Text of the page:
for y in range(n_years):
        for m in range(12):
            
            save = 1000
            interest_to_pay =  0 - (account1.balance + 30000)
            account1.deposit(interest_to_pay)
            account2.deposit(save - interest_to_pay)
            
            for account in accounts:
                account.applyMonthlyInterest()

print('Simulation 2')               
for account in accounts:  
        print(account.name, account.value())              

print('Total:',sum(map(lambda x: x.value(), accounts)))

After 15 years, simulation 1 gives you a final balance of 20,7623, whereas simulation 2 gives you a final balance of 22,8379. However this account doesn’t take into account the fact that I might not make 5% returns – I am not a financial advisor so I will not give you any advice there! There are other things to take into account, tax is a big one; I calculate my tax bill after carefully researching all the rules for allowances etc, I just add them to the simulation. Inflation is another one, I take it into account in my simulations – certain things inflate – costs, and the price of property – whereas balances do not – which is important when evaluating whether property is an investment. Obviously inflation rates are not guaranteed, so I run the simulation in best and worst case scenarios…

The other thing you can do asides from running a month by month strategy of putting cash here or there, is to have triggers at certain points – such as when you are saving for a house. Calculating everything by hand would be a nightmare. Here is a hypothetical situation, one is buying a house as soon as you have a 5% deposit, or waiting a certain amount of time to get a larger deposit and a better value mortgage. Here is a very simple class to deal with a house.

# Simple class to manage a house (rental or mortgage)
class House(Account):
    def __init__(self, balance, apr, name, monthlyExpenditure, borrowedAmount, investedAmount, yearsLeft):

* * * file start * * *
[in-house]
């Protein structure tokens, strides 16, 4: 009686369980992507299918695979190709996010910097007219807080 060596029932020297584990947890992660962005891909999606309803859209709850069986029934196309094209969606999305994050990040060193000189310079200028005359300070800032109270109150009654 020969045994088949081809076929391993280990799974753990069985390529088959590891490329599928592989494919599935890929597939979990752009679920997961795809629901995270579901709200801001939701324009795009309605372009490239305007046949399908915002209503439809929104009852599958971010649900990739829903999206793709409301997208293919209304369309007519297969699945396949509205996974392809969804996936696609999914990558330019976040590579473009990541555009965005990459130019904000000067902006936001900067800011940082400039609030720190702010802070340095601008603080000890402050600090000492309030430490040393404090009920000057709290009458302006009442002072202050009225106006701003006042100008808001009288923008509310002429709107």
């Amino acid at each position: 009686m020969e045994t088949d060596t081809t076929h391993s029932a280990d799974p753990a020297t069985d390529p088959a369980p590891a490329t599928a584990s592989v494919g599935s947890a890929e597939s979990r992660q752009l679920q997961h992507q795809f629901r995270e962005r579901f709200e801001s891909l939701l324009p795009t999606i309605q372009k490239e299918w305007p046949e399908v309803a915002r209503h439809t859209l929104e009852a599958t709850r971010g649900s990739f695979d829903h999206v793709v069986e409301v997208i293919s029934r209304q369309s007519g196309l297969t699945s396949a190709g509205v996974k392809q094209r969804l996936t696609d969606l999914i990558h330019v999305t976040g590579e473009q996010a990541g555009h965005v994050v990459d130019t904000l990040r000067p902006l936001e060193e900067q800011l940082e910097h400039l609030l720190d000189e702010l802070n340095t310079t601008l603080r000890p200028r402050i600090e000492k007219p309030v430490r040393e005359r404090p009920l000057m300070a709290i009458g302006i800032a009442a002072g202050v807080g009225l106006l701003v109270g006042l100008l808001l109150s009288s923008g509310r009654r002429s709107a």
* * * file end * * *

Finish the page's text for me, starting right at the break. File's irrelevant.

self.balance = balance
        self.apr = apr
        self.name = name
        self.monthlyExpenditure = monthlyExpenditure
        self.borrowedAmount = borrowedAmount
        self.investedAmount = investedAmount
        self.yearsLeft = yearsLeft
        
    def monthlyMortgageToPay(self):
        interest = self.borrowedAmount * (self.apr / 1200)
        if (self.yearsLeft > 0):
            repay = (self.borrowedAmount / self.yearsLeft) / 12
            return interest + repay
        else:
            return interest
                    
    def doMonthlyUpdate(self):
        self.balance += self.passive_income()
        
        if (self.yearsLeft > 0):
            repay = (self.borrowedAmount / self.yearsLeft) / 12
            self.borrowedAmount -= repay
            self.investedAmount += repay
            self.yearsLeft -= (1/12)
                    
    def value(self):
        return self.investedAmount + self.balance
   
    def passive_income(self):
        return 0 - self.monthlyExpenditure -self.monthlyMortgageToPay()
    
    def roi(self):
        return 1200 * self.passive_income() / self.investedAmount

In these models, we start off with a rental property (no loan but huge outgoing monthly expense) and wait for a trigger to purchase a property with a mortgage. I put the simulation in it’s own function so I can call it with different parameters.

# Run a simple simulation of saving, and once reaching a threshold, purchasing
# a house, to see how well I would do over 5 years

def purchase_simulation(deposit_percentage, mortgage_rate, mortgage_cost):
    
    # Starting situation with cash savings and rental outgoing.
    cashISA = Account(16000,1.5,'Cash ISA')
    house = House(0,0,'Rental flat',1250,0,0,0)

    accounts = [cashISA]
    
    # Calculate price of house transaction - rough UK estimate
    # for properties under 250000